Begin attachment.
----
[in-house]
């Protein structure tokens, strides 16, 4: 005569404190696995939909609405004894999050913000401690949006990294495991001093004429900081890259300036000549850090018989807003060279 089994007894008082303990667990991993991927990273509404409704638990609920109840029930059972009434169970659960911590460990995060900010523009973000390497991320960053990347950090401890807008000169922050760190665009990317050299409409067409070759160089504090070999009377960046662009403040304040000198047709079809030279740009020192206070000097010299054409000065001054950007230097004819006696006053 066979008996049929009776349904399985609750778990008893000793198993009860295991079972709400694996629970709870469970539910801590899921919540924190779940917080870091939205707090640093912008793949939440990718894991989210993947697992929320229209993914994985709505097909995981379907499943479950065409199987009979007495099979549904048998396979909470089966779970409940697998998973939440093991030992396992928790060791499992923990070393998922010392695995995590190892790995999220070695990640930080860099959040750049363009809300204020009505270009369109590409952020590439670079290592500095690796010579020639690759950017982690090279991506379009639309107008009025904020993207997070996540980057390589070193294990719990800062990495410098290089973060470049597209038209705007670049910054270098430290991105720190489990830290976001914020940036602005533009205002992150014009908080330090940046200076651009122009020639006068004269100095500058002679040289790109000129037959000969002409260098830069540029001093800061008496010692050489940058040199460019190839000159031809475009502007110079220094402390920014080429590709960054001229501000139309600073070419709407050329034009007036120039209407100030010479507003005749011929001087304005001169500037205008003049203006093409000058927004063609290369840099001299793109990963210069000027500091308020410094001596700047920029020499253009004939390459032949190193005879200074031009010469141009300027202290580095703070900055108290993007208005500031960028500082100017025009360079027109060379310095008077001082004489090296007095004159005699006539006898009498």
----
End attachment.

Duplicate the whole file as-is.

[in-house]
């Protein structure tokens, strides 16, 4: 005569404190696995939909609405004894999050913000401690949006990294495991001093004429900081890259300036000549850090018989807003060279 089994007894008082303990667990991993991927990273509404409704638990609920109840029930059972009434169970659960911590460990995060900010523009973000390497991320960053990347950090401890807008000169922050760190665009990317050299409409067409070759160089504090070999009377960046662009403040304040000198047709079809030279740009020192206070000097010299054409000065001054950007230097004819006696006053 066979008996049929009776349904399985609750778990008893000793198993009860295991079972709400694996629970709870469970539910801590899921919540924190779940917080870091939205707090640093912008793949939440990718894991989210993947697992929320229209993914994985709505097909995981379907499943479950065409199987009979007495099979549904048998396979909470089966779970409940697998998973939440093991030992396992928790060791499992923990070393998922010392695995995590190892790995999220070695990640930080860099959040750049363009809300204020009505270009369109590409952020590439670079290592500095690796010579020639690759950017982690090279991506379009639309107008009025904020993207997070996540980057390589070193294990719990800062990495410098290089973060470049597209038209705007670049910054270098430290991105720190489990830290976001914020940036602005533009205002992150014009908080330090940046200076651009122009020639006068004269100095500058002679040289790109000129037959000969002409260098830069540029001093800061008496010692050489940058040199460019190839000159031809475009502007110079220094402390920014080429590709960054001229501000139309600073070419709407050329034009007036120039209407100030010479507003005749011929001087304005001169500037205008003049203006093409000058927004063609290369840099001299793109990963210069000027500091308020410094001596700047920029020499253009004939390459032949190193005879200074031009010469141009300027202290580095703070900055108290993007208005500031960028500082100017025009360079027109060379310095008077001082004489090296007095004159005699006539006898009498």